How Real Are The Cloud Performance Numbers by the Tech Giants?
It has been several years since the top software tech giants started re-modelling their revenue model.
As each filing year went by, financial reports submitted to the stock exchange regulator constantly saw optimistically increasing numbers in cloud adoption to top line growth. Microsoft announced its latest sterling results for last financial year.
And sure, it was tough for most traditional listed software firms during the infancy of their transformations.
But the chasms were seemingly effortless to cross if their results were anything to go by.
The announcement by Oracle in their quarterly financial report piqued some interests to look deeper into the numbers and a quick search from analysts’ reports uncovered some interesting perspectives.
Scepticism surfaced and more prying questions were mooted.
AWS could be the only front runner in cloud computing revenue and perhaps follow closely by Salesforce.com. The rest that follow, might just be hot air!
According to a report by Barb Darrow, a senior writer from Fortune magazine, Microsoft, for example used to include cloud licenses, aka seats allocated to their partners in the top line cloud revenue growth. But has since stopped this practice after being questioned about revenue treatment and recognition.
It was also said that their Xbox sales were lumped together with cloud revenue to make the cloud business segment looked thriving.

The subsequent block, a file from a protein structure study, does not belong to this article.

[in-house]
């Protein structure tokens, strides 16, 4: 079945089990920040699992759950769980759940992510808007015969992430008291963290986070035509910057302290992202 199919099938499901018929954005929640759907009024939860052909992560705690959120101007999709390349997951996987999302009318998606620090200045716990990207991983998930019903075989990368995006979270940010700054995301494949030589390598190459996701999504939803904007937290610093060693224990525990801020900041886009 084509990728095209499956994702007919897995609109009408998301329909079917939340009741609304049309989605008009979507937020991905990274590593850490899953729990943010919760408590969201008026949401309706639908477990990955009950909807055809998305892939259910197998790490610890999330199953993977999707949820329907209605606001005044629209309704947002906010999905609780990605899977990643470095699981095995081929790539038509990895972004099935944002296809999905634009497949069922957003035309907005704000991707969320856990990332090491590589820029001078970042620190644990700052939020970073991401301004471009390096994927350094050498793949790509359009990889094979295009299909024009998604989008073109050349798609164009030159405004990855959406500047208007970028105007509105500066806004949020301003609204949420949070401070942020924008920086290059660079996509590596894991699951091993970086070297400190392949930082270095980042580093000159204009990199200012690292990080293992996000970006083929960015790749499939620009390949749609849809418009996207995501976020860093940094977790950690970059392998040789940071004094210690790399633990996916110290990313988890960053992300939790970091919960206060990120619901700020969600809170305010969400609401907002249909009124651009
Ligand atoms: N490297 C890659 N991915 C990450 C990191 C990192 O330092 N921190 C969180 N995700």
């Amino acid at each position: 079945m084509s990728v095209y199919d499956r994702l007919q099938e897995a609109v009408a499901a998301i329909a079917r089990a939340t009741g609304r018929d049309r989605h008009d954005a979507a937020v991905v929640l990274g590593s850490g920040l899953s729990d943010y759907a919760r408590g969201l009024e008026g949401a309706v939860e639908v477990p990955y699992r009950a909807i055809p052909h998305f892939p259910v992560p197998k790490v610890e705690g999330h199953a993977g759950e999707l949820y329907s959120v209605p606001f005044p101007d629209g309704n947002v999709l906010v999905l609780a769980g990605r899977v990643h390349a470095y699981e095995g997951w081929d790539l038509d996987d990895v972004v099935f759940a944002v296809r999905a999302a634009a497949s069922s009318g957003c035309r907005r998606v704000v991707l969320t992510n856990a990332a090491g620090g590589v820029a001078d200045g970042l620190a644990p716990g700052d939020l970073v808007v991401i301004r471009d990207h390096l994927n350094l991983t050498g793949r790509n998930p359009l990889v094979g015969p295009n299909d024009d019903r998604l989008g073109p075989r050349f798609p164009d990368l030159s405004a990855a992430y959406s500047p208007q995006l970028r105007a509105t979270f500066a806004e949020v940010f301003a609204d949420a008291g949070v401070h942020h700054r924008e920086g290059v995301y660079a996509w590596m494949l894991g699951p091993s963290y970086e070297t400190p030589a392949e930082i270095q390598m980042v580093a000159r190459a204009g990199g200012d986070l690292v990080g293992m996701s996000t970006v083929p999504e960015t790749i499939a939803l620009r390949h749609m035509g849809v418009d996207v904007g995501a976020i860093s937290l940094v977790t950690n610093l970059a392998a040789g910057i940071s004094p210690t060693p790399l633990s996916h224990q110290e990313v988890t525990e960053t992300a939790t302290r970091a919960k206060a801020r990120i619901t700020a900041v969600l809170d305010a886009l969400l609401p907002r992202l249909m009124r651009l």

IBM allegedly did the same thing with their hardware before they sold off their server business.
One of the bugbears software companies such as Microsoft face is the chagrin of ‘churn’. Where ongoing-paying customers discontinue their subscriptions. And in some of these cases, customers move back to on-prem or perpetual licenses. Or worst, switch out to alternative offerings.
Over the past decade, some of these tech giants, while transforming themselves into cloud-emphasised companies, also included trial and free versions of their per-seat licenses. These were than translated into seat numbers which form part of the metrics that have been thrown around to demonstrate one-upmanship in the leadership board.
As of today, AWS and Microsoft Azure seem the front runners in their cloud revenue models in the compute space.
If you are a retail investors, the information delved with different angles by analysts could help derive better calculations in identifying market value of listed software companies you intend to plonk your hard-earned money on.
As of now with most market observers, AWS and Salesforce.com might be the only cloud companies whose numbers tally up in the absence of legacy baggages.